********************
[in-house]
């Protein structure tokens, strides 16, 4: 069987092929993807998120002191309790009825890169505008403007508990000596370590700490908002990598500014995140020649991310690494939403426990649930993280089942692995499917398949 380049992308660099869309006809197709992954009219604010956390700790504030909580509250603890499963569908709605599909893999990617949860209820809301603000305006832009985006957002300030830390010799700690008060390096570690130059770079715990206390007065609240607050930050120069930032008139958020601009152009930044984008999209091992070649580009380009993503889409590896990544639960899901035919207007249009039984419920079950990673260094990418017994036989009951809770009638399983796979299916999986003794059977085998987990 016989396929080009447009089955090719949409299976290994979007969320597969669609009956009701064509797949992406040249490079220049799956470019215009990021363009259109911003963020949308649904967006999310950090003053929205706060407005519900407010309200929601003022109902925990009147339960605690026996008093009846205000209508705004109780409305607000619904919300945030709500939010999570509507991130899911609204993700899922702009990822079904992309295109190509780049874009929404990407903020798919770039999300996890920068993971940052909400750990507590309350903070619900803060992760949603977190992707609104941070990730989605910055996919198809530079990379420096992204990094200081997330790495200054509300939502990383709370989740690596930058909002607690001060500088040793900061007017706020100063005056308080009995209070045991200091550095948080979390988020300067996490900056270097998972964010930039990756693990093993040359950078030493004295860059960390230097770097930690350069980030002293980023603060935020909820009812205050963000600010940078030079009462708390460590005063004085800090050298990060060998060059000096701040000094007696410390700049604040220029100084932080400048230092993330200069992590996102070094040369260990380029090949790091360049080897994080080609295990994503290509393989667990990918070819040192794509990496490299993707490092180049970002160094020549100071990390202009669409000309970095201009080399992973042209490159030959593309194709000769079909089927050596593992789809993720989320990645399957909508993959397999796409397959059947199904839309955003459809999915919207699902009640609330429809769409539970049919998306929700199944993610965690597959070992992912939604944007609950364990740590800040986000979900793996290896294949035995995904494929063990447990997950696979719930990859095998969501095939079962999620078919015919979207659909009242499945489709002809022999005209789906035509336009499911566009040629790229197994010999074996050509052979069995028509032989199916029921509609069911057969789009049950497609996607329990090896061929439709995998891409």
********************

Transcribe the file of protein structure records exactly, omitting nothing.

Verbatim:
[in-house]
């Protein structure tokens, strides 16, 4: 069987092929993807998120002191309790009825890169505008403007508990000596370590700490908002990598500014995140020649991310690494939403426990649930993280089942692995499917398949 380049992308660099869309006809197709992954009219604010956390700790504030909580509250603890499963569908709605599909893999990617949860209820809301603000305006832009985006957002300030830390010799700690008060390096570690130059770079715990206390007065609240607050930050120069930032008139958020601009152009930044984008999209091992070649580009380009993503889409590896990544639960899901035919207007249009039984419920079950990673260094990418017994036989009951809770009638399983796979299916999986003794059977085998987990 016989396929080009447009089955090719949409299976290994979007969320597969669609009956009701064509797949992406040249490079220049799956470019215009990021363009259109911003963020949308649904967006999310950090003053929205706060407005519900407010309200929601003022109902925990009147339960605690026996008093009846205000209508705004109780409305607000619904919300945030709500939010999570509507991130899911609204993700899922702009990822079904992309295109190509780049874009929404990407903020798919770039999300996890920068993971940052909400750990507590309350903070619900803060992760949603977190992707609104941070990730989605910055996919198809530079990379420096992204990094200081997330790495200054509300939502990383709370989740690596930058909002607690001060500088040793900061007017706020100063005056308080009995209070045991200091550095948080979390988020300067996490900056270097998972964010930039990756693990093993040359950078030493004295860059960390230097770097930690350069980030002293980023603060935020909820009812205050963000600010940078030079009462708390460590005063004085800090050298990060060998060059000096701040000094007696410390700049604040220029100084932080400048230092993330200069992590996102070094040369260990380029090949790091360049080897994080080609295990994503290509393989667990990918070819040192794509990496490299993707490092180049970002160094020549100071990390202009669409000309970095201009080399992973042209490159030959593309194709000769079909089927050596593992789809993720989320990645399957909508993959397999796409397959059947199904839309955003459809999915919207699902009640609330429809769409539970049919998306929700199944993610965690597959070992992912939604944007609950364990740590800040986000979900793996290896294949035995995904494929063990447990997950696979719930990859095998969501095939079962999620078919015919979207659909009242499945489709002809022999005209789906035509336009499911566009040629790229197994010999074996050509052979069995028509032989199916029921509609069911057969789009049950497609996607329990090896061929439709995998891409």